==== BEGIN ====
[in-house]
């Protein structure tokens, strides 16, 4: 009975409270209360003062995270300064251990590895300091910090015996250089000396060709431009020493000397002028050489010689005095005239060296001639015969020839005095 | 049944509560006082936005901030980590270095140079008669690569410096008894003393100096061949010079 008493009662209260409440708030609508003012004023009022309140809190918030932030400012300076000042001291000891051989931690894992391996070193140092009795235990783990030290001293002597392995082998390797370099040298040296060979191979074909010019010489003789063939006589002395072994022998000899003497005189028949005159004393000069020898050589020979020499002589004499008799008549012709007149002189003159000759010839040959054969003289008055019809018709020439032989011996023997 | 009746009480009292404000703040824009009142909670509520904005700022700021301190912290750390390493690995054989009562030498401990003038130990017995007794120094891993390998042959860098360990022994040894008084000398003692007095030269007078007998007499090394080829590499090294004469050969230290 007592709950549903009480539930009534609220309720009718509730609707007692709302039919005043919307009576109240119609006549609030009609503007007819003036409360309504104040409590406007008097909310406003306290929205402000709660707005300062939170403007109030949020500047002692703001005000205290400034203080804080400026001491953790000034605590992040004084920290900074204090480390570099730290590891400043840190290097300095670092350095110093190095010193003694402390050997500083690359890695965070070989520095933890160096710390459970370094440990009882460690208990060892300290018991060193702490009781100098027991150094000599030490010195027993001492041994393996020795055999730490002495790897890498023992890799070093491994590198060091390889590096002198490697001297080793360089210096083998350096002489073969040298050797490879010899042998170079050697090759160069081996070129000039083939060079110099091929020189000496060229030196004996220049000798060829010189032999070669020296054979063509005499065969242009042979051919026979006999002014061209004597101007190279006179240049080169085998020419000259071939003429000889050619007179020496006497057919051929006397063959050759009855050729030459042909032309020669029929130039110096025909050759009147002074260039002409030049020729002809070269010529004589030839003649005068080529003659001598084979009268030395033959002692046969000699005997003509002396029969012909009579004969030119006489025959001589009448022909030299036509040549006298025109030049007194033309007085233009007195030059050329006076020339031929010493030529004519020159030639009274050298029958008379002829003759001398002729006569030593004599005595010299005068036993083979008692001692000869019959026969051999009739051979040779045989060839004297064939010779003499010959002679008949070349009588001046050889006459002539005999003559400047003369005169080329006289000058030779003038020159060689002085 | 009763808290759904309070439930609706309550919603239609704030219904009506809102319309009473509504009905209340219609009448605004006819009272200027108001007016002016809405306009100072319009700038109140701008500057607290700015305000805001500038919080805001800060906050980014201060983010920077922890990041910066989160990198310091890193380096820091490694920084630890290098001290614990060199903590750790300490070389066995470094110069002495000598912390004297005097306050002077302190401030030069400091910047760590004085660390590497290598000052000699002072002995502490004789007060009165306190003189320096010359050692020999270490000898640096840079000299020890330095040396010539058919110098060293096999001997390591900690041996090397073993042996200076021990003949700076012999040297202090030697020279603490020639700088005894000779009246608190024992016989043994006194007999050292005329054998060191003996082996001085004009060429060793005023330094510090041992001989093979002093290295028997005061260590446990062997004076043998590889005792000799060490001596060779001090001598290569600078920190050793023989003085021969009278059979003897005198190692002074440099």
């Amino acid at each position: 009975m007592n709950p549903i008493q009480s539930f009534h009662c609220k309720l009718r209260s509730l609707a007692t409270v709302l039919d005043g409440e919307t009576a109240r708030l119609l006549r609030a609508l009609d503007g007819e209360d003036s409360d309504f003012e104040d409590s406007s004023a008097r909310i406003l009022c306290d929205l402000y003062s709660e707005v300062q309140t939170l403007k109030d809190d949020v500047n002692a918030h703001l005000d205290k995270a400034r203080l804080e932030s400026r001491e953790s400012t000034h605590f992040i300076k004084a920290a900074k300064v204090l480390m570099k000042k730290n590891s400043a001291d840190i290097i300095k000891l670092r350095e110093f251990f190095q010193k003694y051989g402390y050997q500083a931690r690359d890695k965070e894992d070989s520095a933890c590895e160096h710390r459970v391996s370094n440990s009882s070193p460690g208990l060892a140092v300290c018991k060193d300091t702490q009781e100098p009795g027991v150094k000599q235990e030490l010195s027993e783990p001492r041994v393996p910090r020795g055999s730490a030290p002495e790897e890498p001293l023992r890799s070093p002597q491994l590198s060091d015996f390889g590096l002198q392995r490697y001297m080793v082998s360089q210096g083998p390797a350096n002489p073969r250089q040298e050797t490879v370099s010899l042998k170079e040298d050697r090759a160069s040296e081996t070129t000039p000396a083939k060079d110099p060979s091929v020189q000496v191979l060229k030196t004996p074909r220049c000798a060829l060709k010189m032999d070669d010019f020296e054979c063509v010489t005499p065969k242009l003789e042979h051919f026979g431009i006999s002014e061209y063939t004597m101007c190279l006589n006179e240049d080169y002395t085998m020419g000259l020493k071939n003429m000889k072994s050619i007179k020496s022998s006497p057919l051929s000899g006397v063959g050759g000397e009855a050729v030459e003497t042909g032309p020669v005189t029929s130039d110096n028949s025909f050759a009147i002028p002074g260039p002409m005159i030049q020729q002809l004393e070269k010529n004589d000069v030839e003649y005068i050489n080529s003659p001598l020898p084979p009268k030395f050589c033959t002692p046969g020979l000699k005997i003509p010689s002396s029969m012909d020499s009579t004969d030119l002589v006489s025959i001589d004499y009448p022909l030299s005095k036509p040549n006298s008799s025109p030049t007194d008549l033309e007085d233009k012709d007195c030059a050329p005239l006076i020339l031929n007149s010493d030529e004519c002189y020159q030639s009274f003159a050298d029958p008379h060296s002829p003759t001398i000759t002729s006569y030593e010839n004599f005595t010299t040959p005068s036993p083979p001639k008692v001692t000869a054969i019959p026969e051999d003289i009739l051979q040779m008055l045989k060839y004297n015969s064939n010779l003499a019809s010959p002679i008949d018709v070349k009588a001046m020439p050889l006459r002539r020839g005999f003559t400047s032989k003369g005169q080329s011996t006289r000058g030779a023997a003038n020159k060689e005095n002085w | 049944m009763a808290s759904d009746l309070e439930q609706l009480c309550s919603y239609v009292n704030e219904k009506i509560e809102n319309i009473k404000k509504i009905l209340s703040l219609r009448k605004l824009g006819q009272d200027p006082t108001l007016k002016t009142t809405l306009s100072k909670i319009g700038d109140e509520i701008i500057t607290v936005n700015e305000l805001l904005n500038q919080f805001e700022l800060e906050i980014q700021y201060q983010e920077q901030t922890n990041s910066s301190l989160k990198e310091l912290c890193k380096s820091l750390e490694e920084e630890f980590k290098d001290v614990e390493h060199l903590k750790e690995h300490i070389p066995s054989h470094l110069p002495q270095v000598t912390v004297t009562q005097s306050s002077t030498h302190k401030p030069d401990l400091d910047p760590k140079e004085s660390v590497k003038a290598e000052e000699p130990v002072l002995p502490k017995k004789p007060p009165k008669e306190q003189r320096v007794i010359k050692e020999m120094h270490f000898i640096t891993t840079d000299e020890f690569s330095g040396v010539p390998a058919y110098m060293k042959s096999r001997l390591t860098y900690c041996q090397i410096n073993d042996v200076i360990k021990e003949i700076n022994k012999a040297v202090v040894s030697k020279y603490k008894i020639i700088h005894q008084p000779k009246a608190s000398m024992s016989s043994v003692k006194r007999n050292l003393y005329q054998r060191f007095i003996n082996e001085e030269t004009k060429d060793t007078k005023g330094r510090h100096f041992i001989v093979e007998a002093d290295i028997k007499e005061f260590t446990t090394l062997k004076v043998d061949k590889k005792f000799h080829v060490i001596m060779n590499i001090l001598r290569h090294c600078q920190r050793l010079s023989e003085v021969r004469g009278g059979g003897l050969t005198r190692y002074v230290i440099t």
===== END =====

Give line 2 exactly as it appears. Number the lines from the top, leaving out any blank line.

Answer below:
């Protein structure tokens, strides 16, 4: 009975409270209360003062995270300064251990590895300091910090015996250089000396060709431009020493000397002028050489010689005095005239060296001639015969020839005095 | 049944509560006082936005901030980590270095140079008669690569410096008894003393100096061949010079 008493009662209260409440708030609508003012004023009022309140809190918030932030400012300076000042001291000891051989931690894992391996070193140092009795235990783990030290001293002597392995082998390797370099040298040296060979191979074909010019010489003789063939006589002395072994022998000899003497005189028949005159004393000069020898050589020979020499002589004499008799008549012709007149002189003159000759010839040959054969003289008055019809018709020439032989011996023997 | 009746009480009292404000703040824009009142909670509520904005700022700021301190912290750390390493690995054989009562030498401990003038130990017995007794120094891993390998042959860098360990022994040894008084000398003692007095030269007078007998007499090394080829590499090294004469050969230290 007592709950549903009480539930009534609220309720009718509730609707007692709302039919005043919307009576109240119609006549609030009609503007007819003036409360309504104040409590406007008097909310406003306290929205402000709660707005300062939170403007109030949020500047002692703001005000205290400034203080804080400026001491953790000034605590992040004084920290900074204090480390570099730290590891400043840190290097300095670092350095110093190095010193003694402390050997500083690359890695965070070989520095933890160096710390459970370094440990009882460690208990060892300290018991060193702490009781100098027991150094000599030490010195027993001492041994393996020795055999730490002495790897890498023992890799070093491994590198060091390889590096002198490697001297080793360089210096083998350096002489073969040298050797490879010899042998170079050697090759160069081996070129000039083939060079110099091929020189000496060229030196004996220049000798060829010189032999070669020296054979063509005499065969242009042979051919026979006999002014061209004597101007190279006179240049080169085998020419000259071939003429000889050619007179020496006497057919051929006397063959050759009855050729030459042909032309020669029929130039110096025909050759009147002074260039002409030049020729002809070269010529004589030839003649005068080529003659001598084979009268030395033959002692046969000699005997003509002396029969012909009579004969030119006489025959001589009448022909030299036509040549006298025109030049007194033309007085233009007195030059050329006076020339031929010493030529004519020159030639009274050298029958008379002829003759001398002729006569030593004599005595010299005068036993083979008692001692000869019959026969051999009739051979040779045989060839004297064939010779003499010959002679008949070349009588001046050889006459002539005999003559400047003369005169080329006289000058030779003038020159060689002085 | 009763808290759904309070439930609706309550919603239609704030219904009506809102319309009473509504009905209340219609009448605004006819009272200027108001007016002016809405306009100072319009700038109140701008500057607290700015305000805001500038919080805001800060906050980014201060983010920077922890990041910066989160990198310091890193380096820091490694920084630890290098001290614990060199903590750790300490070389066995470094110069002495000598912390004297005097306050002077302190401030030069400091910047760590004085660390590497290598000052000699002072002995502490004789007060009165306190003189320096010359050692020999270490000898640096840079000299020890330095040396010539058919110098060293096999001997390591900690041996090397073993042996200076021990003949700076012999040297202090030697020279603490020639700088005894000779009246608190024992016989043994006194007999050292005329054998060191003996082996001085004009060429060793005023330094510090041992001989093979002093290295028997005061260590446990062997004076043998590889005792000799060490001596060779001090001598290569600078920190050793023989003085021969009278059979003897005198190692002074440099």